6.50-6.80
22.5-24.5
30-45

Michael was put on a comprehensive program. He was taken off all dairy products and gluten grains; his total carbohydrate intake was reduced. In addition, he was put on a 4R program consisting of ultraclear sustain, probioplex and acidophilus/bifidus and a yeast protocol of FC Cidal, ADP, yeast/fungal homeopathics and essential fatty acids. He was later given a Chinese herbal combination to further decrease inflammation and colostrum.

Michael's intestinal bleeding stopped immediately after beginning the program, and he made steady progress. His skin rashes disappeared, and his abdomen began to be less bloated. A followup blood test and BTA were performed on June 29, 1999 with the following results:

• Alkaline phosphatase 158
• SGOT 42
• SGPT 39
• SED rate 18

June 29, 1999 BTA Results
 
pH
rH2
R
       
Blood
7.39
25.9
176
Saliva
7.03
28.5
244
Urine
6.51
24.4
12
       
Optimum Values
 
pH
rH2
R
       
Blood
7.30-7.35
21.5-23.5
190-210
Saliva
6.50-6.75
21.5-23.5
180-220
Urine
6.50-6.80
22.5-24.5
30-45

These test results indicate an improvement in Michael's overall cellular acidity seen by the decrease in compensating alkalinity of the blood and saliva. Also seen is an improvement in the yeast condition, again shown by the decrease in saliva pH and saliva R. His mineralization also improved somewhat indicated by the decrease in saliva R.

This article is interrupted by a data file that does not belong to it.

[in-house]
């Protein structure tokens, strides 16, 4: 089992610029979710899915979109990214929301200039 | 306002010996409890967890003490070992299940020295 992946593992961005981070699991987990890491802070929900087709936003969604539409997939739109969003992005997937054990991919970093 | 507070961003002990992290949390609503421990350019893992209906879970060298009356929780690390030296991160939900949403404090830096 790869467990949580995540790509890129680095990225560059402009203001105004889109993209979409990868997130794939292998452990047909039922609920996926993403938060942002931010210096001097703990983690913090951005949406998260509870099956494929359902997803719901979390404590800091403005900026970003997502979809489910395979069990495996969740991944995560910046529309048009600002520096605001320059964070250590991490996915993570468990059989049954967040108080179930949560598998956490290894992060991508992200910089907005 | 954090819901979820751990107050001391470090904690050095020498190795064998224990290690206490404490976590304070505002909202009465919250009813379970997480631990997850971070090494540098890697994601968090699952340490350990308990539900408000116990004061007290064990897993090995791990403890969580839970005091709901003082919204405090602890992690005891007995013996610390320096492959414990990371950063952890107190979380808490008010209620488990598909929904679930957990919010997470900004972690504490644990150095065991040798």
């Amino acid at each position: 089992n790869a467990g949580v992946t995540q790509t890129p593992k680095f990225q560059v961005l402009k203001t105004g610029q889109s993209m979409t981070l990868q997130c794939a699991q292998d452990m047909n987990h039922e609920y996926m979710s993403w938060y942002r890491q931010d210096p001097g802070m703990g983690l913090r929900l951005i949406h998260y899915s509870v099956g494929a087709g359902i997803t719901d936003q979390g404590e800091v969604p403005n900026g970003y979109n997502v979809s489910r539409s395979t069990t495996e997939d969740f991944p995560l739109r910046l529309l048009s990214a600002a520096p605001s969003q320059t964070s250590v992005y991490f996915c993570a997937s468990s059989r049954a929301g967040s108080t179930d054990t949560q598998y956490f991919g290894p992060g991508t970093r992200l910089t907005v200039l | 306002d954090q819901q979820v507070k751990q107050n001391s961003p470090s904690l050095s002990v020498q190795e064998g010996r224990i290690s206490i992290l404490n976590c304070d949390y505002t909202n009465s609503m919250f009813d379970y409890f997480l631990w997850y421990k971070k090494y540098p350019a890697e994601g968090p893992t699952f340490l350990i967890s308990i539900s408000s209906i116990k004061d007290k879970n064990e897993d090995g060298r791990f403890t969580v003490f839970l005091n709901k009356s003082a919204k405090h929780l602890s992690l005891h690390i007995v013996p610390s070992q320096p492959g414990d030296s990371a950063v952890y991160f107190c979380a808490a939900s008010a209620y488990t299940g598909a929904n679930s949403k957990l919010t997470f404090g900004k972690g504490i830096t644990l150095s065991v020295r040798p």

Michael's program will now concentrate on supporting his kidneys, which appear to be somewhat taxed as seen by the high urine R. The high rH2 in the saliva also indicates oxidative stress in the liver, so Michael has begun a program for that beginning with buffered vitamin C. In addition, he will be given a liquid digestive enzyme to help absorb his nutrition better and further improve his scores. He will be closely monitored and retested as deemed necessary.

It is our understanding that biological terrain assessment is a valuable tool both in assessing and monitoring the progress or lack of progress in any health program. We also feel that adjunctive tools in evaluation should be used, such as Voll testing, Vega testing, advanced kinesiology and adequate lab work for complete diagnosis and treatment protocols.